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Marcus Wareing admits blame in rupture with Gordon Ramsay – For more hospitality stories, see what the weekend papers say

03 August 2009 by
Marcus Wareing admits blame in rupture with Gordon Ramsay – For more hospitality stories, see what the weekend papers say

Marcus Wareing admits blame in rupture with Gordon Ramsay
Michelin-starred chef Marcus Wareing has admitted that he was more to blame than his former mentor Gordon Ramsay for the acrimonious split that saw Wareing take over the lease of the former Pétrus at the Berkeley hotel but Ramsay retain the nameRead the full article in the Sunday Times >>

Rocco Forte Collection to open £120m golf resort this week
This week sees the opening of Sir Rocco Forte's first golf resort, seven years after conception and a long bureaucratic battle. The £120m Verdura Golf & Spa Resort in Sicily will become the 13th property in the Rocco Forte Collection of luxury, international hotels and Sir Rocco is hoping it will help boost turnover from £165m to £195m. The 230-hectare resort has 203 hotel bedrooms, four restaurants, a 4,000 square metre spa and 1.8 km of private coastline, "I have always wanted to do a major golf resort," said Sir Rocco. "I don't think there is anywhere in Europe that does it well.". 2 August, Read the full article in the Sunday Times >>
Aberdeen takeaway owner sued over Earl of Sandwich trademark
The owner of a small Aberdeen takeaway, the Earl of Sandwich, has been threatened with legal action by agents of the present, and 11th, Earl of Sandwich, for infringing the trademark of the family's US food chain which they plan to launch in the UK and Europe. The snack is claimed to have been invented in 1762 by John Montagu, the 4th Earl of Sandwich, to sustain him at the gaming table. The Aberdeen outlet, which has been in business since 2002, was acquired by Neil Corall two years ago. Faced with demands for £3,500 in damages and costs, Corall elected to change its name to E.A.R.L. "The Earl of Sandwich was launched in the US and has been there for a number of years," said a representative for the US firm. "We now have plans to launch in the UK and Europe and we have trademarks both in the name Lord Sandwich and the Earl of Sandwich in relation to various things, in particular sandwiches and the provision of sandwiches. - 31 July, Read the full article in The Times >>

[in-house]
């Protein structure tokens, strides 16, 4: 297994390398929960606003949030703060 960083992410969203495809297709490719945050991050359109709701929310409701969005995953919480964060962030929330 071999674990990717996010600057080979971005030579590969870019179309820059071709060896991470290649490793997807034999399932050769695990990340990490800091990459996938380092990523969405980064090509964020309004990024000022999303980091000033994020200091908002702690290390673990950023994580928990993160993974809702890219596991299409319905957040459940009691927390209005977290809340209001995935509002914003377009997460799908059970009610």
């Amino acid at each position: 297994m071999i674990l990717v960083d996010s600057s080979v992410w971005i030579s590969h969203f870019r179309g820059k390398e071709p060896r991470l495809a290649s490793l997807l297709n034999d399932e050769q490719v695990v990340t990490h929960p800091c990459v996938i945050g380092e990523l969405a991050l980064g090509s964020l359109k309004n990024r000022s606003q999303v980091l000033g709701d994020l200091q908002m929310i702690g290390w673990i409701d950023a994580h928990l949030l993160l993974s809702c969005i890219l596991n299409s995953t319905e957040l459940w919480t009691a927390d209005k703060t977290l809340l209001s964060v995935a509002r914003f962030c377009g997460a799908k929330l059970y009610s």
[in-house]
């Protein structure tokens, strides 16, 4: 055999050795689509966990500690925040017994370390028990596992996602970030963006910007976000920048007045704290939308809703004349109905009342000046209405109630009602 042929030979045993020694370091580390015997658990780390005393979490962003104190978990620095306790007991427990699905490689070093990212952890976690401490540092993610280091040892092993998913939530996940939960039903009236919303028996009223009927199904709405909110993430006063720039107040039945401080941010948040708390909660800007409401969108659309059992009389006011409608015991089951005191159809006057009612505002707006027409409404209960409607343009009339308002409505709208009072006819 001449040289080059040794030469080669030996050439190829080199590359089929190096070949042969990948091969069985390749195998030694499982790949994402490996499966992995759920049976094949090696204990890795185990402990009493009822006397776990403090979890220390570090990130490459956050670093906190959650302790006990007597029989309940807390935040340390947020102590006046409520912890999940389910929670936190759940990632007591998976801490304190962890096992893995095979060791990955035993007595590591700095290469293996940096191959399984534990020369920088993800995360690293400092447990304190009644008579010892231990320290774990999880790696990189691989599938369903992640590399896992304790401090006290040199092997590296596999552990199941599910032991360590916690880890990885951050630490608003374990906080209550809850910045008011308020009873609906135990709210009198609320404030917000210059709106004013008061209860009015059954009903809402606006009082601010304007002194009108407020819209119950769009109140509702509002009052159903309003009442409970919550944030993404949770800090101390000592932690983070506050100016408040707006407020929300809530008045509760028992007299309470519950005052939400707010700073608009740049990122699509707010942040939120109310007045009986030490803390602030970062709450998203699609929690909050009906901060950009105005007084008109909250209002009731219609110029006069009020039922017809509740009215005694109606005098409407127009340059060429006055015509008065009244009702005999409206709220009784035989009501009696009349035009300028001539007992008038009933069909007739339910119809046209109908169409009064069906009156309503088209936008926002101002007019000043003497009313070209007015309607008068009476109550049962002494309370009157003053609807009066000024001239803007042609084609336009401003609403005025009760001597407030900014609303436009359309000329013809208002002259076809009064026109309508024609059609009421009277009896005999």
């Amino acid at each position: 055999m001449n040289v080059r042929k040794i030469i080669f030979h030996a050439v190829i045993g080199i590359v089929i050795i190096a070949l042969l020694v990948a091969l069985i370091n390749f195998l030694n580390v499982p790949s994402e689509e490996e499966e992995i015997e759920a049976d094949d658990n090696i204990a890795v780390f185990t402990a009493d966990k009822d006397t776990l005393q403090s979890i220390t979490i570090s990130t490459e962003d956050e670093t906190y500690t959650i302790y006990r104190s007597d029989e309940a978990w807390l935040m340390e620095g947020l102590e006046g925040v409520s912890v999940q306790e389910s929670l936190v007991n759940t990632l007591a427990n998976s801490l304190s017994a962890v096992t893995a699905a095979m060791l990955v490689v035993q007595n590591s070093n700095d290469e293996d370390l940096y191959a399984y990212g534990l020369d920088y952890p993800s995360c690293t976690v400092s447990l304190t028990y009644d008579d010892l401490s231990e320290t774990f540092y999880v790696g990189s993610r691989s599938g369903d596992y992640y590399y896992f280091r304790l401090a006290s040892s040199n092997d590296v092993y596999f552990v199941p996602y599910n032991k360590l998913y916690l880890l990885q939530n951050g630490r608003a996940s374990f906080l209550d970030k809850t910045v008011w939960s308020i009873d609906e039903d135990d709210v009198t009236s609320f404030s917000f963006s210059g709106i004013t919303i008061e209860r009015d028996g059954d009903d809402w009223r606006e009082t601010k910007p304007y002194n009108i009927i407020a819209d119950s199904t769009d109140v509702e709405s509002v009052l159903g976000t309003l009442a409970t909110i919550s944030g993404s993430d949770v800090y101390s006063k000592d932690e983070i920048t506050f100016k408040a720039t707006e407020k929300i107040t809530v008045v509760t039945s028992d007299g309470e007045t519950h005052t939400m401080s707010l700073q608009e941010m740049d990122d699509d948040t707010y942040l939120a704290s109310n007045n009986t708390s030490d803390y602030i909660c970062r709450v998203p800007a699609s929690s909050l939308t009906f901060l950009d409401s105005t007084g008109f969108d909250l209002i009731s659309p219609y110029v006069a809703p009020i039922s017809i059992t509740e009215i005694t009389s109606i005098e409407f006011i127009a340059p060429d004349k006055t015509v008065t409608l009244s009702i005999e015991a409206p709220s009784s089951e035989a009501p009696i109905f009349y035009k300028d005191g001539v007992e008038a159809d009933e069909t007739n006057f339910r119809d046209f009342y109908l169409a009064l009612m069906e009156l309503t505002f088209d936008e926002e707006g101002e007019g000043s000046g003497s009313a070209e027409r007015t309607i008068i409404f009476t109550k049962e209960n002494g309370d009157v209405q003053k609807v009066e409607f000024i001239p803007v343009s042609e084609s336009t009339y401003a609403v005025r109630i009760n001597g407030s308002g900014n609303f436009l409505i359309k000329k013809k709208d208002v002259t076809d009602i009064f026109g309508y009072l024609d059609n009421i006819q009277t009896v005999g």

Butlins to open £20m luxury hotel Holiday parks operator Butlins is to open a £20m luxury spa hotel at its flagship Bognor Regis resort in mid-August. The 200-bedroom Ocean hotel -which will feature private balconies, mood lighting and rainfall shower - will charge a family of four £480 for three nights, compared with deals as low as £18 per head per night in Butlins' standard accommodation. The group, owned by Bourne Leisure, has spent £100m improving the standard of its accommodation in the past six years, and this move upmarket is a bid to widen its appeal as more families opt to holiday in the UK. According to Butlins managing director Richard Bates, bookings at its resorts have risen 23% year-on-year and are strong for the Ocean hotel. - 2 August, Read the full article in the Sunday Express >>

Crieff Hydro hotel settles with parents of injured toddler
A four-star hotel that advertises itself as Scotland's most child-friendly has agreed an out-of-court payment to the parents of a three-year-old toddler who claim she was left scarred after she fell at the Perthshire hotel and cut open her chin in May 2008. The family of Sheonaidh Nisbet, who were seeking £4,000, claimed the Crieff Hydro hotel had failed in its duty of care to residents. The court writ said the child had fallen onto a protruding metal water service cover in the grass outside the hotel's Brasserie restaurant and that there had been no warning that it was there. Father William Nisbet, from Kennoway in Fife, also accused the hotel of a lack of concern following the injury. The hotel is believed to have paid out around £2,500. - 31 July, Read the full article on BBC News >>

Food historian claims the English, not the Scots, invented haggis
Haggis, the iconic Scottish dish of oatmeal, liver, heart and lungs made famous by poet Robert Burns in 1786 was, in fact, invented by the English, according to food historian Catherine Brown. She says the first reference to haggis is found in an English recipe book, The English Hus-wife by Gervase Markham, which is dated 1615 (171 years before Burns wrote his Address to a Haggis) and reveals it was then popular south of the border. Brown, who also believes the word haggis to be of English origin, says the first reference in Scotland does not appear until 1747. She believes Scottish nationalists hijacked the dish as a symbol of Scottish nationhood after the treaty of union in the 18th century, and that Burns seized upon haggis as a thrifty counterbalance to the elaborate and pretentious French cuisine then popular in Edinburgh. Her findings will be broadcast on STV at 9pm on Thursday. - 2 August, Read the full article in the Sunday Times >>

By Angela Frewin

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